Included on the band's self-titled second album, "25 Or 6 To 4" is one of the best examples of the band's distinctive jazz-rock fusion with horns and electric guitars. The song became Chicago's first top 5 pop hit single in the US and their first top 10 hit across the Atlantic in the UK.
This pop standard written in 1933 was first sung by Ethel Waters at the Cotton Club in Harlem. However, Lena Horne's version of the song was included in the 1943 movie Stormy Weather and is probably the best-known recording of this classic. The song is built around a classic weather metaphor used to describe emotion. This recording is included in the Grammy Awards Hall of Fame.
Although it is far from the Electric Light Orchestra's (ELO) biggest commercial success, "Mr. Blue Sky" is arguably the best example of all elements of group leader Jeff Lynne's pop approach coming together. Awash in strings with a pounding rock beat, "Mr. Blue Sky" expresses pure joy in a sunny day with a heavily electronically manipulated vocal. The song is the fourth and final song that makes up the "Concerto For a Rainy Day" on the double album Out Of the Blue.
The Canadian group The Band toured with and recorded The Basement Tapes with Bob Dylan before releasing their debut album Music From Big Pink. The song is performed in the style of a southern American folk song and had influence well beyond is mild chart success. Aretha Franklin's soul interpretation of the song was a top 20 hit in 1969.
Joni Mitchell's song "Big Yellow Taxi" has become a touchstone for the environmental movement with the distinctive line, "They paved paradise to put up a parking lot." It was influenced by a trip Joni Mitchell took to Hawaii. "Big Yellow Taxi" did not become a significant pop hit until a live version of the song reached the top 25 in 1975.
"Mack the Knife" was originally composed and premiered onstage in German in Berlin in 1928. It was widely introduced to English-speaking audiences as part of an English version of The Threepenny Opera by Kurt Weill and Bertolt Brecht. The song is a murder ballad detailing the crimes of the highwayman MacHeath. Pop singer Bobby Darin recorded a version of "Mack the Knife" that hit #1 on the US pop charts in 1959. It went on to win the Grammy Award for Record of the Year.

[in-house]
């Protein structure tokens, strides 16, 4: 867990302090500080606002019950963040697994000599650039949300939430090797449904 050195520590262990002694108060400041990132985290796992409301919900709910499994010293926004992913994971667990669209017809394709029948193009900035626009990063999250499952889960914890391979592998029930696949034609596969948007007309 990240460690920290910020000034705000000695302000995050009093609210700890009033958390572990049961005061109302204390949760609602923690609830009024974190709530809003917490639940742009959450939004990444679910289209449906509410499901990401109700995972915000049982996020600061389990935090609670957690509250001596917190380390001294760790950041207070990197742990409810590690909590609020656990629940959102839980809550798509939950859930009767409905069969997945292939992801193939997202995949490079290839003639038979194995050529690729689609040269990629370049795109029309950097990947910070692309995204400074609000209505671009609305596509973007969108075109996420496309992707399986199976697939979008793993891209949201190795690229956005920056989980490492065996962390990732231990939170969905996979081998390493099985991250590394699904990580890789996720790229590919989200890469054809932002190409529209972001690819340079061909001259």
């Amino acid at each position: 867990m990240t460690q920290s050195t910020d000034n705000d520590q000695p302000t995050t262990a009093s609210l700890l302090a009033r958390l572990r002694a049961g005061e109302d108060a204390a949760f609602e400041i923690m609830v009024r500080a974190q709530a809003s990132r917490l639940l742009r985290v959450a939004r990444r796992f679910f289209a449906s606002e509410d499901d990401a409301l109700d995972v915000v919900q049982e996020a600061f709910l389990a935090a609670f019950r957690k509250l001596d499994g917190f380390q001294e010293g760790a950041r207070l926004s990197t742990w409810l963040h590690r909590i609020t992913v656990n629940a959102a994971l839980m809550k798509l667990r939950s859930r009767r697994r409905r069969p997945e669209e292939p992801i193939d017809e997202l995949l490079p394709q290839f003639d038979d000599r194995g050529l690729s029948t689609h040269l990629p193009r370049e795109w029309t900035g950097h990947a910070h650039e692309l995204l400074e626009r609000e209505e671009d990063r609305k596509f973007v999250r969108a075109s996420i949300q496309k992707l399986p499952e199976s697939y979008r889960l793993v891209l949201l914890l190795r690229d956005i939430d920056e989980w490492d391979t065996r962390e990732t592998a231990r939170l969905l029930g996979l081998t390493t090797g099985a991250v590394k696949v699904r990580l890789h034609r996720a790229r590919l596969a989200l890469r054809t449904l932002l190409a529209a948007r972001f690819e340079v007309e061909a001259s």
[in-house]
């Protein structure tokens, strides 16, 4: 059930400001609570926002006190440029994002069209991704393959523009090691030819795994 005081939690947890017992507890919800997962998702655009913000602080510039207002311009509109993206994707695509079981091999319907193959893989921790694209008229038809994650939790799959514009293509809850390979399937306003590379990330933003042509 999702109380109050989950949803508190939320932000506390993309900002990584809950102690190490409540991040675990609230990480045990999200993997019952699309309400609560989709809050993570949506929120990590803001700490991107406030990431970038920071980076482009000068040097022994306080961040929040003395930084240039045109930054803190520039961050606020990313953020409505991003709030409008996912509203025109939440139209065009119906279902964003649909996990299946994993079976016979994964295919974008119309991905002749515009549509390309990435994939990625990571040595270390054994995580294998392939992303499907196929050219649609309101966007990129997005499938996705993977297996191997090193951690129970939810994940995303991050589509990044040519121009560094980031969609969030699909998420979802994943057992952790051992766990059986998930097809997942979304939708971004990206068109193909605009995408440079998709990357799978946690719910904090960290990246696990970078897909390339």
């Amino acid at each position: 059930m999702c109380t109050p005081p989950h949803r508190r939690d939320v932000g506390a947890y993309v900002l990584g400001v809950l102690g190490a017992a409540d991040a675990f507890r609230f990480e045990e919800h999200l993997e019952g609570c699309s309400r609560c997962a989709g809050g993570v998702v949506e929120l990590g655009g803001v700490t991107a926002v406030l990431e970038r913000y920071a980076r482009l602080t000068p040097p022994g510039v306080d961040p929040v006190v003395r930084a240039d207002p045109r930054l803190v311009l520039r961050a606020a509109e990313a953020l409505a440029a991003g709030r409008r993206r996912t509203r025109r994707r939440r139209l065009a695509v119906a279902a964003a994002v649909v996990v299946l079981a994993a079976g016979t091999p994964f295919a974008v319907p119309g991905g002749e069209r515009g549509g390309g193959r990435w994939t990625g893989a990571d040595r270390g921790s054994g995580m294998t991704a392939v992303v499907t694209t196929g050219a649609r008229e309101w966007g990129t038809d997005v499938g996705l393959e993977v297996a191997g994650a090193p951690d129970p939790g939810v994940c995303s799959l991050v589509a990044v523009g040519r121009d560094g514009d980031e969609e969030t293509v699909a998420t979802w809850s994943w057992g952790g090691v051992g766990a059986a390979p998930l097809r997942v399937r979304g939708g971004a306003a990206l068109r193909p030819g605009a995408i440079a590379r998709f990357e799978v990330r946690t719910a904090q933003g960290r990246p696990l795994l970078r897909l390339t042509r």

"Escapade" represents an upbeat, joyful peak in Janet Jackson's pop career. It was one of seven top 5 pop hit single from the album Janet Jackson's Rhythm Nation 1814. "Escapade" went all the way to #1 on the pop singles chart and is accompanied by a celebratory Mardi Gras inspired music video.
Madonna worked with producer William Orbit to put together this dance classic. It became the top song played in dance clubs for the year 1998. The accompanying video was inspired by the time lapse photography in the film Koyanisqaatsi. "Ray of Light" was a top 10 smash hit in both the UK and the US. It was one of the first recordings where Madonna full embraced the techno and electronica dance music genres.
"Don't Speak" was written in the wake of the end of a seven year relationship between No Doubt's lead vocalist Gwen Stefani and bass player Tony Kanal. The emotional power of the song earned a Grammy Award nomination for Song Of the Year. "Don't Speak" topped pop radio airply charts for nearly four months.